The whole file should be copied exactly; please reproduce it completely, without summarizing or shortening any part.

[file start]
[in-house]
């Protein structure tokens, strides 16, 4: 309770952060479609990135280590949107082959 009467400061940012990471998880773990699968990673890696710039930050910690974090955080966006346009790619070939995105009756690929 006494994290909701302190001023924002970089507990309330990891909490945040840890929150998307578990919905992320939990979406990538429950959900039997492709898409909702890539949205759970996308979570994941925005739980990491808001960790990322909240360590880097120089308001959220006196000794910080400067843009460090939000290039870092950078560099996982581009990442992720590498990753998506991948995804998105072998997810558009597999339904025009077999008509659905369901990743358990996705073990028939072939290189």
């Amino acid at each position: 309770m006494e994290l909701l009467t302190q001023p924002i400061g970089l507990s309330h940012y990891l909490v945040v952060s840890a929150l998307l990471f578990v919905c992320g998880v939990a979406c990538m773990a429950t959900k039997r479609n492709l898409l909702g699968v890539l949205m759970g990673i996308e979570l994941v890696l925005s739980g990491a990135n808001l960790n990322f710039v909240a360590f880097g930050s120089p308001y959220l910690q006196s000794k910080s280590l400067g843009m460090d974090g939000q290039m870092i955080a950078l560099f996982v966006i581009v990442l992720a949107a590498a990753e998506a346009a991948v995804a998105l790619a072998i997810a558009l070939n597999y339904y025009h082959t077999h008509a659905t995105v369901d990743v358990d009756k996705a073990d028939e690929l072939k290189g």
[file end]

[in-house]
């Protein structure tokens, strides 16, 4: 309770952060479609990135280590949107082959 009467400061940012990471998880773990699968990673890696710039930050910690974090955080966006346009790619070939995105009756690929 006494994290909701302190001023924002970089507990309330990891909490945040840890929150998307578990919905992320939990979406990538429950959900039997492709898409909702890539949205759970996308979570994941925005739980990491808001960790990322909240360590880097120089308001959220006196000794910080400067843009460090939000290039870092950078560099996982581009990442992720590498990753998506991948995804998105072998997810558009597999339904025009077999008509659905369901990743358990996705073990028939072939290189």
């Amino acid at each position: 309770m006494e994290l909701l009467t302190q001023p924002i400061g970089l507990s309330h940012y990891l909490v945040v952060s840890a929150l998307l990471f578990v919905c992320g998880v939990a979406c990538m773990a429950t959900k039997r479609n492709l898409l909702g699968v890539l949205m759970g990673i996308e979570l994941v890696l925005s739980g990491a990135n808001l960790n990322f710039v909240a360590f880097g930050s120089p308001y959220l910690q006196s000794k910080s280590l400067g843009m460090d974090g939000q290039m870092i955080a950078l560099f996982v966006i581009v990442l992720a949107a590498a990753e998506a346009a991948v995804a998105l790619a072998i997810a558009l070939n597999y339904y025009h082959t077999h008509a659905t995105v369901d990743v358990d009756k996705a073990d028939e690929l072939k290189g």